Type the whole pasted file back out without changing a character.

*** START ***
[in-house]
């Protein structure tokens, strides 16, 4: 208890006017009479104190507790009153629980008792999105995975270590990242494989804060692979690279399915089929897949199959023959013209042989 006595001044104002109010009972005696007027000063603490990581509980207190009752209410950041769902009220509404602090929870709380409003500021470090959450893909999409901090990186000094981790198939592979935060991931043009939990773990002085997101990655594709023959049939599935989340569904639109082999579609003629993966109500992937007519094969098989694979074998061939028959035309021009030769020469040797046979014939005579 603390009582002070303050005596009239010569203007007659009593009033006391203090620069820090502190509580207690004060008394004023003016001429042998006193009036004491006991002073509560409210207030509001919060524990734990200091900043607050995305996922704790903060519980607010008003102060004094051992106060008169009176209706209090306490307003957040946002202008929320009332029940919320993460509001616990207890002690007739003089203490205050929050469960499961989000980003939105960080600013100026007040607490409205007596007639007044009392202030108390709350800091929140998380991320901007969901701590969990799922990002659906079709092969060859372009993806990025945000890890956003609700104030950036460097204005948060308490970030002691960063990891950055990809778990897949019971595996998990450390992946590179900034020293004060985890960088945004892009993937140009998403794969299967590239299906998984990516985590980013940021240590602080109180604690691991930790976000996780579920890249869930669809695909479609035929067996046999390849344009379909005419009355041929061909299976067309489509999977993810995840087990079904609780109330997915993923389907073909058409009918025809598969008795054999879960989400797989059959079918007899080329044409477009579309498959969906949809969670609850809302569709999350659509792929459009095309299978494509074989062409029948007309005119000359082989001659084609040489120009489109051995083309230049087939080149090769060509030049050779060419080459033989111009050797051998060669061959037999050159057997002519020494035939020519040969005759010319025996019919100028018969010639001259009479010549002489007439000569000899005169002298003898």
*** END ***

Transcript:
[in-house]
């Protein structure tokens, strides 16, 4: 208890006017009479104190507790009153629980008792999105995975270590990242494989804060692979690279399915089929897949199959023959013209042989 006595001044104002109010009972005696007027000063603490990581509980207190009752209410950041769902009220509404602090929870709380409003500021470090959450893909999409901090990186000094981790198939592979935060991931043009939990773990002085997101990655594709023959049939599935989340569904639109082999579609003629993966109500992937007519094969098989694979074998061939028959035309021009030769020469040797046979014939005579 603390009582002070303050005596009239010569203007007659009593009033006391203090620069820090502190509580207690004060008394004023003016001429042998006193009036004491006991002073509560409210207030509001919060524990734990200091900043607050995305996922704790903060519980607010008003102060004094051992106060008169009176209706209090306490307003957040946002202008929320009332029940919320993460509001616990207890002690007739003089203490205050929050469960499961989000980003939105960080600013100026007040607490409205007596007639007044009392202030108390709350800091929140998380991320901007969901701590969990799922990002659906079709092969060859372009993806990025945000890890956003609700104030950036460097204005948060308490970030002691960063990891950055990809778990897949019971595996998990450390992946590179900034020293004060985890960088945004892009993937140009998403794969299967590239299906998984990516985590980013940021240590602080109180604690691991930790976000996780579920890249869930669809695909479609035929067996046999390849344009379909005419009355041929061909299976067309489509999977993810995840087990079904609780109330997915993923389907073909058409009918025809598969008795054999879960989400797989059959079918007899080329044409477009579309498959969906949809969670609850809302569709999350659509792929459009095309299978494509074989062409029948007309005119000359082989001659084609040489120009489109051995083309230049087939080149090769060509030049050779060419080459033989111009050797051998060669061959037999050159057997002519020494035939020519040969005759010319025996019919100028018969010639001259009479010549002489007439000569000899005169002298003898």